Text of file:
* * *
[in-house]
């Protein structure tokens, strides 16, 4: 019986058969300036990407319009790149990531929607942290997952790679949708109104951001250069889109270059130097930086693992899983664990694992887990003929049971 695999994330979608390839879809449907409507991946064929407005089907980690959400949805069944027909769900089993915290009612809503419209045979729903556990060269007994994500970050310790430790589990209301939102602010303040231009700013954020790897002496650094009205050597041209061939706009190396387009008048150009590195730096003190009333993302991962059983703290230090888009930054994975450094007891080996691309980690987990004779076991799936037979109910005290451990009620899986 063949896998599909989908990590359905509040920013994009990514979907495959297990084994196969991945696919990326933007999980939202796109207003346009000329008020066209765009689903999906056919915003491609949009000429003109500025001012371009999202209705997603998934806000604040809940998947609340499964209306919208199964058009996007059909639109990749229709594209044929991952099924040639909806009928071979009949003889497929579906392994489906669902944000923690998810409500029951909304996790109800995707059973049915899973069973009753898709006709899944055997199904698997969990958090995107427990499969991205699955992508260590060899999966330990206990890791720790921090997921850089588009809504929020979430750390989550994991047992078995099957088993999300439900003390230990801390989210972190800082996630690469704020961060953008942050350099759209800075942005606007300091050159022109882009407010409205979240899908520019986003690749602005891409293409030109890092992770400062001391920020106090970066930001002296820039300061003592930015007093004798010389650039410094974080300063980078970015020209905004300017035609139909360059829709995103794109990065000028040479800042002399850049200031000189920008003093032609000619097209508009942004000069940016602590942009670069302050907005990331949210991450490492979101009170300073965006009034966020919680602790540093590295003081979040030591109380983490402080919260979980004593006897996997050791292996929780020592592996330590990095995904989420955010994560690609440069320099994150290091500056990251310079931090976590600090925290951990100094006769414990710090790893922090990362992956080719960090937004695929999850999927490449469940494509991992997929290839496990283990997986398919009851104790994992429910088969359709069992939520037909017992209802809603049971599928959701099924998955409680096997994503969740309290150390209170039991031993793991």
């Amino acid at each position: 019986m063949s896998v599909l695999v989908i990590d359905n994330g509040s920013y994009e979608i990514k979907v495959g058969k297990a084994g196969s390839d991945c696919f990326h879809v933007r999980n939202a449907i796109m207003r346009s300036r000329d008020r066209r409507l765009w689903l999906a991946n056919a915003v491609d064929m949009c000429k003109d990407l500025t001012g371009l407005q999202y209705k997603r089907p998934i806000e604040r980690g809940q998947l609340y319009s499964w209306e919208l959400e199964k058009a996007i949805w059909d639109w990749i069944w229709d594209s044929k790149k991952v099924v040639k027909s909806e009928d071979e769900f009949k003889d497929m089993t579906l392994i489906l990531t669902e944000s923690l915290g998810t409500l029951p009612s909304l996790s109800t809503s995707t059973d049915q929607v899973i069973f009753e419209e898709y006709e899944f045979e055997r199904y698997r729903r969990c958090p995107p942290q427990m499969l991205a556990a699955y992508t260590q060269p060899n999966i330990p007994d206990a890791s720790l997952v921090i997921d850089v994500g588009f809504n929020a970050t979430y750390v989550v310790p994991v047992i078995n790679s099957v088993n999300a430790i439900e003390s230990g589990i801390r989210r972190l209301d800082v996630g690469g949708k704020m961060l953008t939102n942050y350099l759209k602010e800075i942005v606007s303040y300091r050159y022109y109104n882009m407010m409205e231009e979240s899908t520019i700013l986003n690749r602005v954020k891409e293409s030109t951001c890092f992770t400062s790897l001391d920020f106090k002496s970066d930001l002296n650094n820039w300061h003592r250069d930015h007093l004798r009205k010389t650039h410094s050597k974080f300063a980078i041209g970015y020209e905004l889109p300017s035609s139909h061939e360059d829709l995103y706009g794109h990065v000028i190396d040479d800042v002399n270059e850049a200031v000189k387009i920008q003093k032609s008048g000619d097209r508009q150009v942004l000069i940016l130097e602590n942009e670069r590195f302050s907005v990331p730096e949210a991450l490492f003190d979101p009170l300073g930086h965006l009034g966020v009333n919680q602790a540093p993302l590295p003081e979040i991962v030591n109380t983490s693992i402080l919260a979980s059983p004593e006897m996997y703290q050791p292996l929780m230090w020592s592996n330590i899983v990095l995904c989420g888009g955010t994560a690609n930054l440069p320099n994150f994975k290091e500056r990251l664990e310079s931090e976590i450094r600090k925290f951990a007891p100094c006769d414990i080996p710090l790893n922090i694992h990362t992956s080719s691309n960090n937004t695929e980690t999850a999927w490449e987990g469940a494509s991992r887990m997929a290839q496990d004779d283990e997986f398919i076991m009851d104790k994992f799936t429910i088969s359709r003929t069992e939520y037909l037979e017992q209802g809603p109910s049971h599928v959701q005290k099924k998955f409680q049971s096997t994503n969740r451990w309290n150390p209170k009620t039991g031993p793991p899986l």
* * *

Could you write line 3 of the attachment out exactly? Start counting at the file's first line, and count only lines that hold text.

């Amino acid at each position: 019986m063949s896998v599909l695999v989908i990590d359905n994330g509040s920013y994009e979608i990514k979907v495959g058969k297990a084994g196969s390839d991945c696919f990326h879809v933007r999980n939202a449907i796109m207003r346009s300036r000329d008020r066209r409507l765009w689903l999906a991946n056919a915003v491609d064929m949009c000429k003109d990407l500025t001012g371009l407005q999202y209705k997603r089907p998934i806000e604040r980690g809940q998947l609340y319009s499964w209306e919208l959400e199964k058009a996007i949805w059909d639109w990749i069944w229709d594209s044929k790149k991952v099924v040639k027909s909806e009928d071979e769900f009949k003889d497929m089993t579906l392994i489906l990531t669902e944000s923690l915290g998810t409500l029951p009612s909304l996790s109800t809503s995707t059973d049915q929607v899973i069973f009753e419209e898709y006709e899944f045979e055997r199904y698997r729903r969990c958090p995107p942290q427990m499969l991205a556990a699955y992508t260590q060269p060899n999966i330990p007994d206990a890791s720790l997952v921090i997921d850089v994500g588009f809504n929020a970050t979430y750390v989550v310790p994991v047992i078995n790679s099957v088993n999300a430790i439900e003390s230990g589990i801390r989210r972190l209301d800082v996630g690469g949708k704020m961060l953008t939102n942050y350099l759209k602010e800075i942005v606007s303040y300091r050159y022109y109104n882009m407010m409205e231009e979240s899908t520019i700013l986003n690749r602005v954020k891409e293409s030109t951001c890092f992770t400062s790897l001391d920020f106090k002496s970066d930001l002296n650094n820039w300061h003592r250069d930015h007093l004798r009205k010389t650039h410094s050597k974080f300063a980078i041209g970015y020209e905004l889109p300017s035609s139909h061939e360059d829709l995103y706009g794109h990065v000028i190396d040479d800042v002399n270059e850049a200031v000189k387009i920008q003093k032609s008048g000619d097209r508009q150009v942004l000069i940016l130097e602590n942009e670069r590195f302050s907005v990331p730096e949210a991450l490492f003190d979101p009170l300073g930086h965006l009034g966020v009333n919680q602790a540093p993302l590295p003081e979040i991962v030591n109380t983490s693992i402080l919260a979980s059983p004593e006897m996997y703290q050791p292996l929780m230090w020592s592996n330590i899983v990095l995904c989420g888009g955010t994560a690609n930054l440069p320099n994150f994975k290091e500056r990251l664990e310079s931090e976590i450094r600090k925290f951990a007891p100094c006769d414990i080996p710090l790893n922090i694992h990362t992956s080719s691309n960090n937004t695929e980690t999850a999927w490449e987990g469940a494509s991992r887990m997929a290839q496990d004779d283990e997986f398919i076991m009851d104790k994992f799936t429910i088969s359709r003929t069992e939520y037909l037979e017992q209802g809603p109910s049971h599928v959701q005290k099924k998955f409680q049971s096997t994503n969740r451990w309290n150390p209170k009620t039991g031993p793991p899986l």